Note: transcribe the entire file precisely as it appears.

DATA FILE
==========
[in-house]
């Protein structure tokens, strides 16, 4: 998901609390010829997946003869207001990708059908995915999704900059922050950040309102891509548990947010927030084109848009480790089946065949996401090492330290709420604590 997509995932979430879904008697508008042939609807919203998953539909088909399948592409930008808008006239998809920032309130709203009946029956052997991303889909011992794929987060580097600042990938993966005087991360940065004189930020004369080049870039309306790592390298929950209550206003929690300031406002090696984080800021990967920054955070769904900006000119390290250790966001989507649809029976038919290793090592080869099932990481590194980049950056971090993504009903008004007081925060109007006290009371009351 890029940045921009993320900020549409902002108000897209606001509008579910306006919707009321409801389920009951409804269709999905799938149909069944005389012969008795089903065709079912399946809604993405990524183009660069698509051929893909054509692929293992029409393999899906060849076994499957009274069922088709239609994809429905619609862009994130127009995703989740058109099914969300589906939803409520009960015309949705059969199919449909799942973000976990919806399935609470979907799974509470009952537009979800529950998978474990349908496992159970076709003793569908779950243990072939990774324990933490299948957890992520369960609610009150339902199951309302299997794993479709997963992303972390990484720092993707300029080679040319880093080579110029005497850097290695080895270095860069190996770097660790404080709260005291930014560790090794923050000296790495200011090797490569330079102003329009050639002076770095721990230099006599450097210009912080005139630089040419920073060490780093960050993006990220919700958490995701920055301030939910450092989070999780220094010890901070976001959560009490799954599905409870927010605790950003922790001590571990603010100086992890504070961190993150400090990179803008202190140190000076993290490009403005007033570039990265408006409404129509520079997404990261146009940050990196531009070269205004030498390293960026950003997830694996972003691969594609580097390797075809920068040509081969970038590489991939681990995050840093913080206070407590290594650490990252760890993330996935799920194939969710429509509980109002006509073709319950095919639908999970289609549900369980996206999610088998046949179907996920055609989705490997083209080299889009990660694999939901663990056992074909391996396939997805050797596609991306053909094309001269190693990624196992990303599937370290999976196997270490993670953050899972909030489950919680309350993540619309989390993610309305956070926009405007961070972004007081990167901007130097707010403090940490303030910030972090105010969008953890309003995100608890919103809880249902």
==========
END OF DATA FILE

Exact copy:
[in-house]
């Protein structure tokens, strides 16, 4: 998901609390010829997946003869207001990708059908995915999704900059922050950040309102891509548990947010927030084109848009480790089946065949996401090492330290709420604590 997509995932979430879904008697508008042939609807919203998953539909088909399948592409930008808008006239998809920032309130709203009946029956052997991303889909011992794929987060580097600042990938993966005087991360940065004189930020004369080049870039309306790592390298929950209550206003929690300031406002090696984080800021990967920054955070769904900006000119390290250790966001989507649809029976038919290793090592080869099932990481590194980049950056971090993504009903008004007081925060109007006290009371009351 890029940045921009993320900020549409902002108000897209606001509008579910306006919707009321409801389920009951409804269709999905799938149909069944005389012969008795089903065709079912399946809604993405990524183009660069698509051929893909054509692929293992029409393999899906060849076994499957009274069922088709239609994809429905619609862009994130127009995703989740058109099914969300589906939803409520009960015309949705059969199919449909799942973000976990919806399935609470979907799974509470009952537009979800529950998978474990349908496992159970076709003793569908779950243990072939990774324990933490299948957890992520369960609610009150339902199951309302299997794993479709997963992303972390990484720092993707300029080679040319880093080579110029005497850097290695080895270095860069190996770097660790404080709260005291930014560790090794923050000296790495200011090797490569330079102003329009050639002076770095721990230099006599450097210009912080005139630089040419920073060490780093960050993006990220919700958490995701920055301030939910450092989070999780220094010890901070976001959560009490799954599905409870927010605790950003922790001590571990603010100086992890504070961190993150400090990179803008202190140190000076993290490009403005007033570039990265408006409404129509520079997404990261146009940050990196531009070269205004030498390293960026950003997830694996972003691969594609580097390797075809920068040509081969970038590489991939681990995050840093913080206070407590290594650490990252760890993330996935799920194939969710429509509980109002006509073709319950095919639908999970289609549900369980996206999610088998046949179907996920055609989705490997083209080299889009990660694999939901663990056992074909391996396939997805050797596609991306053909094309001269190693990624196992990303599937370290999976196997270490993670953050899972909030489950919680309350993540619309989390993610309305956070926009405007961070972004007081990167901007130097707010403090940490303030910030972090105010969008953890309003995100608890919103809880249902």